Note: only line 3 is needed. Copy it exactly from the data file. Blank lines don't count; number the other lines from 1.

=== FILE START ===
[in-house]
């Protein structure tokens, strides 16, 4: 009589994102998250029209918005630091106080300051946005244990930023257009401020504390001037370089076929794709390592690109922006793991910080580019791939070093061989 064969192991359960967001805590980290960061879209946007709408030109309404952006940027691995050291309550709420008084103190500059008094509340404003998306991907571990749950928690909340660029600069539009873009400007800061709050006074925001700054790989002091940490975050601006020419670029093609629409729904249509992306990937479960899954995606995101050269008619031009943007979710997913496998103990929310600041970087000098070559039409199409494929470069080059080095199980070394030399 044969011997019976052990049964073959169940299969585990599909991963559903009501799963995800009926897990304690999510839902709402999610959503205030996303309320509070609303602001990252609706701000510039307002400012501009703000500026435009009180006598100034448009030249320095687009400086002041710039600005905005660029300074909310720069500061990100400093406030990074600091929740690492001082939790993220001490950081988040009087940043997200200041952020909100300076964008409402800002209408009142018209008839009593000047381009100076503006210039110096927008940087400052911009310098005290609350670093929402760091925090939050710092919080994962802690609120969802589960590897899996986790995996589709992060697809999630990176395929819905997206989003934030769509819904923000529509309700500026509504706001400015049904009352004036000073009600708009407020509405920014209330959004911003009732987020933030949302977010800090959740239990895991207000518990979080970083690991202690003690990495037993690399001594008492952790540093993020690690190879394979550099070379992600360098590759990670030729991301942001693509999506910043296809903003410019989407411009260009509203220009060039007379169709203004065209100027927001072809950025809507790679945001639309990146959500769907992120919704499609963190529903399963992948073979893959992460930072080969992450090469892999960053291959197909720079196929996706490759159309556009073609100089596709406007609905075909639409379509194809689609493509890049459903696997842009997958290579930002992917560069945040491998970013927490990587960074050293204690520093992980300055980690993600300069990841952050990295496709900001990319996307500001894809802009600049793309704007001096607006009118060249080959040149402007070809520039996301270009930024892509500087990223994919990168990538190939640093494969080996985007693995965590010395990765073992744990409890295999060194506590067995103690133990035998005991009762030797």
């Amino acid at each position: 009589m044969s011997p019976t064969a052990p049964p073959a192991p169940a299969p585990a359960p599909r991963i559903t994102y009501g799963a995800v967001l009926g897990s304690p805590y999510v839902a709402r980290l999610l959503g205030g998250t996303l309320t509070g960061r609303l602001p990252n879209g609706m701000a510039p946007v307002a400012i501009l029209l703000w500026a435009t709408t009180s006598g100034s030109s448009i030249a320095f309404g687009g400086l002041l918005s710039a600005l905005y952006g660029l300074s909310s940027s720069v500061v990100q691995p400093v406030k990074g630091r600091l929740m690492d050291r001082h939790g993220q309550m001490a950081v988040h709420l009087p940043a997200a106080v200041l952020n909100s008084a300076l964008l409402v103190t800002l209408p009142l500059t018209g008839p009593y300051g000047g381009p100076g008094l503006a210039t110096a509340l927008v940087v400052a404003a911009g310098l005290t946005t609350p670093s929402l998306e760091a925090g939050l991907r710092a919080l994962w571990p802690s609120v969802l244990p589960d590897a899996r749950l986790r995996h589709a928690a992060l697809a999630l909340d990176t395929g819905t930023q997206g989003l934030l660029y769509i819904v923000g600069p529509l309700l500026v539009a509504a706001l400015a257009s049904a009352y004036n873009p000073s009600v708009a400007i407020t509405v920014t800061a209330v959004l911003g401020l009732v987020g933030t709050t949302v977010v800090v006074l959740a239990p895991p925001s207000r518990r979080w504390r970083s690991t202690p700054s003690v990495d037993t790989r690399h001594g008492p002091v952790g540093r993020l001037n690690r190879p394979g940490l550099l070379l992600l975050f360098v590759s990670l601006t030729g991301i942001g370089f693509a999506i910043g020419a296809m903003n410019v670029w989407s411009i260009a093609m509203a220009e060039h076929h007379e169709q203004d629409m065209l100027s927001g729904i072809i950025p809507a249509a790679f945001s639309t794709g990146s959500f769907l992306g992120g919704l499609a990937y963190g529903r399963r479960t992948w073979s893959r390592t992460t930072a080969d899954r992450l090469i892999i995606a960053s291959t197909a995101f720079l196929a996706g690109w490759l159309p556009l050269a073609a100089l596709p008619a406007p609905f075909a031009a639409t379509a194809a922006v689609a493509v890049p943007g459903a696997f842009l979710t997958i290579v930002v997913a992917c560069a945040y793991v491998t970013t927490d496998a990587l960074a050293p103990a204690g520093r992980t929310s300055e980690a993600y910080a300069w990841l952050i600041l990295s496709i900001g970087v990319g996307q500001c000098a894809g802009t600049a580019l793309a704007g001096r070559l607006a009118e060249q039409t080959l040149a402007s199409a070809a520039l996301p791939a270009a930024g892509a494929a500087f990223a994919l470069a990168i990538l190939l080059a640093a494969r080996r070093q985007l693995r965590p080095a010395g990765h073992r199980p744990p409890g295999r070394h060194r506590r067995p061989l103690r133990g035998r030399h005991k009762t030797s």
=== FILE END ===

């Amino acid at each position: 009589m044969s011997p019976t064969a052990p049964p073959a192991p169940a299969p585990a359960p599909r991963i559903t994102y009501g799963a995800v967001l009926g897990s304690p805590y999510v839902a709402r980290l999610l959503g205030g998250t996303l309320t509070g960061r609303l602001p990252n879209g609706m701000a510039p946007v307002a400012i501009l029209l703000w500026a435009t709408t009180s006598g100034s030109s448009i030249a320095f309404g687009g400086l002041l918005s710039a600005l905005y952006g660029l300074s909310s940027s720069v500061v990100q691995p400093v406030k990074g630091r600091l929740m690492d050291r001082h939790g993220q309550m001490a950081v988040h709420l009087p940043a997200a106080v200041l952020n909100s008084a300076l964008l409402v103190t800002l209408p009142l500059t018209g008839p009593y300051g000047g381009p100076g008094l503006a210039t110096a509340l927008v940087v400052a404003a911009g310098l005290t946005t609350p670093s929402l998306e760091a925090g939050l991907r710092a919080l994962w571990p802690s609120v969802l244990p589960d590897a899996r749950l986790r995996h589709a928690a992060l697809a999630l909340d990176t395929g819905t930023q997206g989003l934030l660029y769509i819904v923000g600069p529509l309700l500026v539009a509504a706001l400015a257009s049904a009352y004036n873009p000073s009600v708009a400007i407020t509405v920014t800061a209330v959004l911003g401020l009732v987020g933030t709050t949302v977010v800090v006074l959740a239990p895991p925001s207000r518990r979080w504390r970083s690991t202690p700054s003690v990495d037993t790989r690399h001594g008492p002091v952790g540093r993020l001037n690690r190879p394979g940490l550099l070379l992600l975050f360098v590759s990670l601006t030729g991301i942001g370089f693509a999506i910043g020419a296809m903003n410019v670029w989407s411009i260009a093609m509203a220009e060039h076929h007379e169709q203004d629409m065209l100027s927001g729904i072809i950025p809507a249509a790679f945001s639309t794709g990146s959500f769907l992306g992120g919704l499609a990937y963190g529903r399963r479960t992948w073979s893959r390592t992460t930072a080969d899954r992450l090469i892999i995606a960053s291959t197909a995101f720079l196929a996706g690109w490759l159309p556009l050269a073609a100089l596709p008619a406007p609905f075909a031009a639409t379509a194809a922006v689609a493509v890049p943007g459903a696997f842009l979710t997958i290579v930002v997913a992917c560069a945040y793991v491998t970013t927490d496998a990587l960074a050293p103990a204690g520093r992980t929310s300055e980690a993600y910080a300069w990841l952050i600041l990295s496709i900001g970087v990319g996307q500001c000098a894809g802009t600049a580019l793309a704007g001096r070559l607006a009118e060249q039409t080959l040149a402007s199409a070809a520039l996301p791939a270009a930024g892509a494929a500087f990223a994919l470069a990168i990538l190939l080059a640093a494969r080996r070093q985007l693995r965590p080095a010395g990765h073992r199980p744990p409890g295999r070394h060194r506590r067995p061989l103690r133990g035998r030399h005991k009762t030797s």